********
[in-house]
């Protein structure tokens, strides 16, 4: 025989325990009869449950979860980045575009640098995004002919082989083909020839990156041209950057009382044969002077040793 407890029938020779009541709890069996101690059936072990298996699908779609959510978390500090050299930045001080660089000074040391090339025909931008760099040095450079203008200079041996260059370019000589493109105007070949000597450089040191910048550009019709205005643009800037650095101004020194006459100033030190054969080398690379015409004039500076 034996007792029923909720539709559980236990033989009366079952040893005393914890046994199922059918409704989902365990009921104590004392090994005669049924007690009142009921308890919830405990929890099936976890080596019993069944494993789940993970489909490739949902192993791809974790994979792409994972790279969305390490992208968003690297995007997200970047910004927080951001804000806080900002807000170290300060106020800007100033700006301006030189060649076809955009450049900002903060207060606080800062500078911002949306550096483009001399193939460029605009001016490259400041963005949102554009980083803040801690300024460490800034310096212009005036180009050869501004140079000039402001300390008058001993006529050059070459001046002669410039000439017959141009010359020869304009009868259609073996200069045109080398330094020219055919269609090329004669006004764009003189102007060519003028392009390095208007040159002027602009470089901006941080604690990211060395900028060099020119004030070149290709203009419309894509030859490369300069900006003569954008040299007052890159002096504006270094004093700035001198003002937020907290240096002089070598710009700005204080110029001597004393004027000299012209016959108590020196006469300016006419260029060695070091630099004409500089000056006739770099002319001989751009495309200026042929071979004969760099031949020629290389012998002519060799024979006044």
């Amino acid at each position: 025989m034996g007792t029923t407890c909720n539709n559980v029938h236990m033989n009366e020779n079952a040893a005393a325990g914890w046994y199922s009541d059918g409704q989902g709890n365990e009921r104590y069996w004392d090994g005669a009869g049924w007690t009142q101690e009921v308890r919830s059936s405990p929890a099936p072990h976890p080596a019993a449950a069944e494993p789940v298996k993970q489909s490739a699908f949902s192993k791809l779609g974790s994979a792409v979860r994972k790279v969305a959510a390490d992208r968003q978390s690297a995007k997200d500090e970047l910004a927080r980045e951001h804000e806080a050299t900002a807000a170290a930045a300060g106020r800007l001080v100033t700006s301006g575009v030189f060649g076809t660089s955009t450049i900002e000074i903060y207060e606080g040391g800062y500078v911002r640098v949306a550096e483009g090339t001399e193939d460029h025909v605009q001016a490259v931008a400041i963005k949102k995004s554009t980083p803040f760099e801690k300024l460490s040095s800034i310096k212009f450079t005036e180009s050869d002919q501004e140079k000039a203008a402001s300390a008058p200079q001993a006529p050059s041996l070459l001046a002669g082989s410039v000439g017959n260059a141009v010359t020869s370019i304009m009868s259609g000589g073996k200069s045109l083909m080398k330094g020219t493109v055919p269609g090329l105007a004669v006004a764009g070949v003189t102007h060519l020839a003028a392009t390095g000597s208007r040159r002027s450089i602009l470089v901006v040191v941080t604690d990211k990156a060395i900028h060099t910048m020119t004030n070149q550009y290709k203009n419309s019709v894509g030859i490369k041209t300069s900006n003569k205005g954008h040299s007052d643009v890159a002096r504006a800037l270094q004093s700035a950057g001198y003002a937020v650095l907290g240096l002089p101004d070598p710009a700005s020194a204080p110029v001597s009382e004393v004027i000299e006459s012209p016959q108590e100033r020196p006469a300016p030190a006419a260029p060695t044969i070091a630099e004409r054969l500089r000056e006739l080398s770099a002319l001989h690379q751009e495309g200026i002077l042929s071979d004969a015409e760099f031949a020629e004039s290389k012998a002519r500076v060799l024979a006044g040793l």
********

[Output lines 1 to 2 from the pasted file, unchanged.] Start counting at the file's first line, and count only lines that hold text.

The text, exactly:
[in-house]
């Protein structure tokens, strides 16, 4: 025989325990009869449950979860980045575009640098995004002919082989083909020839990156041209950057009382044969002077040793 407890029938020779009541709890069996101690059936072990298996699908779609959510978390500090050299930045001080660089000074040391090339025909931008760099040095450079203008200079041996260059370019000589493109105007070949000597450089040191910048550009019709205005643009800037650095101004020194006459100033030190054969080398690379015409004039500076 034996007792029923909720539709559980236990033989009366079952040893005393914890046994199922059918409704989902365990009921104590004392090994005669049924007690009142009921308890919830405990929890099936976890080596019993069944494993789940993970489909490739949902192993791809974790994979792409994972790279969305390490992208968003690297995007997200970047910004927080951001804000806080900002807000170290300060106020800007100033700006301006030189060649076809955009450049900002903060207060606080800062500078911002949306550096483009001399193939460029605009001016490259400041963005949102554009980083803040801690300024460490800034310096212009005036180009050869501004140079000039402001300390008058001993006529050059070459001046002669410039000439017959141009010359020869304009009868259609073996200069045109080398330094020219055919269609090329004669006004764009003189102007060519003028392009390095208007040159002027602009470089901006941080604690990211060395900028060099020119004030070149290709203009419309894509030859490369300069900006003569954008040299007052890159002096504006270094004093700035001198003002937020907290240096002089070598710009700005204080110029001597004393004027000299012209016959108590020196006469300016006419260029060695070091630099004409500089000056006739770099002319001989751009495309200026042929071979004969760099031949020629290389012998002519060799024979006044």